NEW YORK—National Football League commissioner Paul Tagliabue announced Tuesday that, after over a decade without a football team, Los Angeles would become the home of all 32 NFL franchises by 2010.
"The league has met with Los Angeles city officials several times over the past few years in an attempt to bring a football team to the nation's second-largest market," Tagliabue said in a press conference held to unveil the NFL's realignment plan. "I'm happy to announce that we have finally reached a decision: Every single NFL team will be relocated to the Los Angeles metropolitan area over the next five years."
Tagliabue noted that Los Angeles, which has been without an NFL franchise of its own since the Raiders moved back to Oakland and the Rams went to St. Louis in 1995, had everything the league was looking for in a comprehensive host city: previous experience in hosting more than one team, proximity to the nerve center of the entertainment industry, a diverse fan base, and a climate ideally suited for playing the traditionally autumnal sport of football well into the inhospitable winter months.
"Los Angeles is a perfect football city," said Gene Washington, the NFL's director of football operations. "It's a mystery to me why no team has been able to make a go of it here during the modern era, when places like Pittsburgh and Green Bay enjoy rabid fan bases. Obviously, the solution that has always eluded us is to move the most popular teams here. I'm sure the die-hard followers of the Glendale Steelers and the Orange County Packers won't abandon their teams over a little thing like geography."
"Plus, the intricate L.A. highway system will cut team travel time by almost 25 percent," Washington added.
The National Football League and city officials have reached a preliminary deal on terms to bring all the teams back to the Los Angeles area. The current divisional alignment will be preserved, with teams from the NFC and AFC North divisions making their home in northern L.A., creating such teams as the Malibu Vikings and Venice Beach Browns. Teams in the Eastern divisions would become the Compton Cowboys and Florence Avenue Jets, and so on throughout the 4,100-square mile sprawl of Los Angeles County.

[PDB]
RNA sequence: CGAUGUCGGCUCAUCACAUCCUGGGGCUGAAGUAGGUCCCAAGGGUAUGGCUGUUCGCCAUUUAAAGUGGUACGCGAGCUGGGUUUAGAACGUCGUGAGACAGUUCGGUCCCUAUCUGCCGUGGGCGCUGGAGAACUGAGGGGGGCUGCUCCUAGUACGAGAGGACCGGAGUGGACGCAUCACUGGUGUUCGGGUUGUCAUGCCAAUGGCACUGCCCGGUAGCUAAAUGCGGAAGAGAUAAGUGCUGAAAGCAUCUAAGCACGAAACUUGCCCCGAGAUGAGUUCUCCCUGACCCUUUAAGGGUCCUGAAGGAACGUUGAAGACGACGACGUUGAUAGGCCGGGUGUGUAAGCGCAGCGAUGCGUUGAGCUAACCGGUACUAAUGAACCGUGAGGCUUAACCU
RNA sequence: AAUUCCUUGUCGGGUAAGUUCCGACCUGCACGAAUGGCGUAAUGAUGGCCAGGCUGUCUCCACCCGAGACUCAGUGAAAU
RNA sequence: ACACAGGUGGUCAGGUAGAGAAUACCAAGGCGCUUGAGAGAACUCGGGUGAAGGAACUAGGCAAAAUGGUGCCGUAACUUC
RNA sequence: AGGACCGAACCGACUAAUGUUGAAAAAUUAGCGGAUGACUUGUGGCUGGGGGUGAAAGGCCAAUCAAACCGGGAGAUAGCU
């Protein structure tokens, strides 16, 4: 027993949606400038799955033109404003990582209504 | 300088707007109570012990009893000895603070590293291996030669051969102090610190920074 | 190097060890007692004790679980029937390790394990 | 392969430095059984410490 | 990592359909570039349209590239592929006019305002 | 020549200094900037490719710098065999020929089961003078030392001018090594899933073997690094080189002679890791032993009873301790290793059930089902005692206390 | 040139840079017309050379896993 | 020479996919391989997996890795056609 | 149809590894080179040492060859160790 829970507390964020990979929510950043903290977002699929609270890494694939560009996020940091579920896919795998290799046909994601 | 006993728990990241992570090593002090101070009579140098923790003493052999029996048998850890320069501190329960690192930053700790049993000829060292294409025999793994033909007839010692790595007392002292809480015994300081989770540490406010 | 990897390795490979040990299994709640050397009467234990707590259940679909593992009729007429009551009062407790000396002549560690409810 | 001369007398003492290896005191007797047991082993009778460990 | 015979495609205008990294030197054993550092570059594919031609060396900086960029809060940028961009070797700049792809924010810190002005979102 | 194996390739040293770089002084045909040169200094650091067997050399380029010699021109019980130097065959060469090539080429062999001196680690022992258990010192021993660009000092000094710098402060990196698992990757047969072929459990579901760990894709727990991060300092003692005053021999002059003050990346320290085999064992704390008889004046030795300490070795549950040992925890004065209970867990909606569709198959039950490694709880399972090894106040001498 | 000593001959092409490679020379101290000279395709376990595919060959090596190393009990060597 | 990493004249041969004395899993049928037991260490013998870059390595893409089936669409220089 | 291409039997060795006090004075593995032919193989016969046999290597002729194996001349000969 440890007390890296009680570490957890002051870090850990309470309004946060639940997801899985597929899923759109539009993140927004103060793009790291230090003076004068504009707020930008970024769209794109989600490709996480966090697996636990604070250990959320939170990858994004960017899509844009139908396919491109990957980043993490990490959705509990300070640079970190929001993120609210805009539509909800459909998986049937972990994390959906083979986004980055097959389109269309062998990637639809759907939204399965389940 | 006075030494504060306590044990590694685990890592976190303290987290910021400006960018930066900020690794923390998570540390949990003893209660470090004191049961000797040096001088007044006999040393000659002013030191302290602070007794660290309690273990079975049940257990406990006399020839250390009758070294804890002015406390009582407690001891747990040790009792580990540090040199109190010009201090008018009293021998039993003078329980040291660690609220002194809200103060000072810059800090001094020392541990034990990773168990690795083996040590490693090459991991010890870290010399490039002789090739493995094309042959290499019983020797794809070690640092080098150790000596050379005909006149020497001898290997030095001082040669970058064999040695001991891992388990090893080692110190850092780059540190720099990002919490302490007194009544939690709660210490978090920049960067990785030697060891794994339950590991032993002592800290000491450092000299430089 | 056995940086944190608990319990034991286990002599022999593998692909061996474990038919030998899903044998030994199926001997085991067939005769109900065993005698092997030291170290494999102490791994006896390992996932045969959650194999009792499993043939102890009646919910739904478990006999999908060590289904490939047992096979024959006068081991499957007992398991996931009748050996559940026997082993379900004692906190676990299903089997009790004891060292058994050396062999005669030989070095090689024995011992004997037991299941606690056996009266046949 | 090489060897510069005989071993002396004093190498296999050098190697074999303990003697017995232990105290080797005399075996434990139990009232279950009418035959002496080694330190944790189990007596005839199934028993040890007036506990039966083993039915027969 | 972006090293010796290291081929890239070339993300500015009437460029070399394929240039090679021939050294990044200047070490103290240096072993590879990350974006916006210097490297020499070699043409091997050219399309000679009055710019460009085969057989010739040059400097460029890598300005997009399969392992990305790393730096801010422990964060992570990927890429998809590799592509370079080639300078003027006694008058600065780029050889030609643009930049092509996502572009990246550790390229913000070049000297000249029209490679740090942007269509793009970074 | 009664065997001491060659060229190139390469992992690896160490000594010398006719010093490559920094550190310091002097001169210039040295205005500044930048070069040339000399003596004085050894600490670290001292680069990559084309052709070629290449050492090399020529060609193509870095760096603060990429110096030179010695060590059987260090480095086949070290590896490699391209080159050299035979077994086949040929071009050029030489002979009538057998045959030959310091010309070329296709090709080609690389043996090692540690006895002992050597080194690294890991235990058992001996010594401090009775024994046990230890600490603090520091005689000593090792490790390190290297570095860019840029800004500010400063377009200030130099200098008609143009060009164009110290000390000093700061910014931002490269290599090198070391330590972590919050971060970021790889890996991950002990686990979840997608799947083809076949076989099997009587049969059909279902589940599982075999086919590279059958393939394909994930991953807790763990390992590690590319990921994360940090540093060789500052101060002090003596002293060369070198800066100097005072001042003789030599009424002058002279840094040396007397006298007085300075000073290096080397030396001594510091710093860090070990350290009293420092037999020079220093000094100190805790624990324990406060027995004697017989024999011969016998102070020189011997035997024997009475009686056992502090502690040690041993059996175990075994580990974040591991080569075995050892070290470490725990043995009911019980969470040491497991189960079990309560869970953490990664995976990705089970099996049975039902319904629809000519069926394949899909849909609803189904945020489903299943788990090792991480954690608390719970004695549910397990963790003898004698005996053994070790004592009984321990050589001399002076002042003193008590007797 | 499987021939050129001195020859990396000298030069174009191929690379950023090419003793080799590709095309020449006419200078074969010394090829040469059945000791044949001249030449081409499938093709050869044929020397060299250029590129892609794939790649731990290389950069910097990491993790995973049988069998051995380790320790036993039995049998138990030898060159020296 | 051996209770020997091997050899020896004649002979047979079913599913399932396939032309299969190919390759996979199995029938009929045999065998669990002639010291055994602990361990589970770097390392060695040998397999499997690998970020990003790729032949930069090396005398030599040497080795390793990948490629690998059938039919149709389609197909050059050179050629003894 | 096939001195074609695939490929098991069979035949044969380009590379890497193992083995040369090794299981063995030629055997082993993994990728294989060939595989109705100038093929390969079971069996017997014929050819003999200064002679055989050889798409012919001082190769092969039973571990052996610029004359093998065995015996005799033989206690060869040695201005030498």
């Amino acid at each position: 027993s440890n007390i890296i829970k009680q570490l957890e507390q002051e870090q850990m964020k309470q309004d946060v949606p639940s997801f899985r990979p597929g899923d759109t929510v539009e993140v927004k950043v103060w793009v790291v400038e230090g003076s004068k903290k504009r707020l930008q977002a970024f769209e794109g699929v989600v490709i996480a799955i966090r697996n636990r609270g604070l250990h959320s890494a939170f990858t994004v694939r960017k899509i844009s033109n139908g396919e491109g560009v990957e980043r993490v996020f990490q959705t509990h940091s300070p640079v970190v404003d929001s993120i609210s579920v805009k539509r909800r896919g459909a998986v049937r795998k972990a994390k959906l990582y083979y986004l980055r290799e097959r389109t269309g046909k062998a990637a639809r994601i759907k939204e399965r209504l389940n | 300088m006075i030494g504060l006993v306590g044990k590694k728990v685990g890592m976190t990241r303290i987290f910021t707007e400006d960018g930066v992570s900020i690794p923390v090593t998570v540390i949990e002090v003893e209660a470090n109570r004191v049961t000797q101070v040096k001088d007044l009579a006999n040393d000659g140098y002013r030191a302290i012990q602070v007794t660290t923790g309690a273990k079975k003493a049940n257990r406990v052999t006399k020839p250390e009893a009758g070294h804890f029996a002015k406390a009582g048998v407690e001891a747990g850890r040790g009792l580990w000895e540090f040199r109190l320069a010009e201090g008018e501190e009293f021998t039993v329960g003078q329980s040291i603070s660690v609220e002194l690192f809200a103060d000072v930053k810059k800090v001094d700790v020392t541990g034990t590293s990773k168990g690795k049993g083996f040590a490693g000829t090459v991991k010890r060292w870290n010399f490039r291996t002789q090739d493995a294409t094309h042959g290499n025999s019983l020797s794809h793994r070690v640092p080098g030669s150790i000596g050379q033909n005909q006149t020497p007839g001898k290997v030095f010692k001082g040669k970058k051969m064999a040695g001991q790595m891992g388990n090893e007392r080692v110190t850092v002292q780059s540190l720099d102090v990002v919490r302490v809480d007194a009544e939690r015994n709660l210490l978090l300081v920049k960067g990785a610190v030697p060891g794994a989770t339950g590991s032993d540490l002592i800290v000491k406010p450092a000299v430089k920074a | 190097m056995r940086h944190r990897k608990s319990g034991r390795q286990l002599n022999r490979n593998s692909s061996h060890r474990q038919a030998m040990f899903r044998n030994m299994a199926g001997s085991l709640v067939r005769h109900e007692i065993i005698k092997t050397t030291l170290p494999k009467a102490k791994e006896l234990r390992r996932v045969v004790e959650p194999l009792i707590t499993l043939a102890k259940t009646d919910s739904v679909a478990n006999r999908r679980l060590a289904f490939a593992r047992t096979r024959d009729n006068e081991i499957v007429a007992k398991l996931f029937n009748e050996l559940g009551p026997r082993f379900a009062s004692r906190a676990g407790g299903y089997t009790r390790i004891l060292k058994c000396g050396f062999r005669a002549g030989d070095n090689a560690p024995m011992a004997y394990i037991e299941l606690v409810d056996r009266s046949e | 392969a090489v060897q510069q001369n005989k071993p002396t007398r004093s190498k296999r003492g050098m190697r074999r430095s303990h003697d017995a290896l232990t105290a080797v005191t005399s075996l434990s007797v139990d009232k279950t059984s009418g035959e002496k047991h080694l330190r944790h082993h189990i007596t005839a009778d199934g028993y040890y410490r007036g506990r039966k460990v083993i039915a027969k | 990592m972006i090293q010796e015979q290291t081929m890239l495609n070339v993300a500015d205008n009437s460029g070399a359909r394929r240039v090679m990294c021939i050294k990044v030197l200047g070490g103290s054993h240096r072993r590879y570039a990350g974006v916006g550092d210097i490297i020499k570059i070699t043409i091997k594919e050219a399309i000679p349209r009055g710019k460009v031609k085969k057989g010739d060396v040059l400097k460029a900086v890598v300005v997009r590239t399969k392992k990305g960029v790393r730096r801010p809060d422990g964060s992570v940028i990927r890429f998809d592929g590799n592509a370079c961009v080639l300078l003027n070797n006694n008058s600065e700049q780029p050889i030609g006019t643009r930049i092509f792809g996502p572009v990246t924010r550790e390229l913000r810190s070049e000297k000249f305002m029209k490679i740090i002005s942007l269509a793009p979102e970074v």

All teams will play their first few seasons of games in the Los Angeles Coliseum until 31 separate stadium referenda can be agreed upon by the city's taxpayers, after which the venerable facility will become the home of the Silver Lake Jaguars.
The reaction from fans and players alike has been mixed.
"This is certainly a bold move," said Alex Smith, rookie quarterback of the Beverly Hills 49ers. "I can't say I saw it coming. But I'll continue working hard for my team, my coach, and the 49ers fans—the greatest fans in the world, no matter where they wind up living when this whole thing is over with."
"Wait… What the hell?' said Albert Doherty, who has operated the Big Green Nest, a die-hard, fans-only Pasadena Eagles bar in the heart of downtown Philadelphia, since the early 1970s. "First McNabb goes down for the season, then I get told today that I've got to move my bar halfway across the country or lose my official Eagles designation. Is this true? Can they do this? Do we still get to play the Cowboys twice a year?"
"We're hoping that this announcement will put to rest any question of whether the league is considering the move of a team such as the troubled Minnesota Vikings or the currently homeless New Orleans Saints out to the West Coast," Tagliabue said. "Obviously, the answer is yes, we are—and every single other team in the league, as well."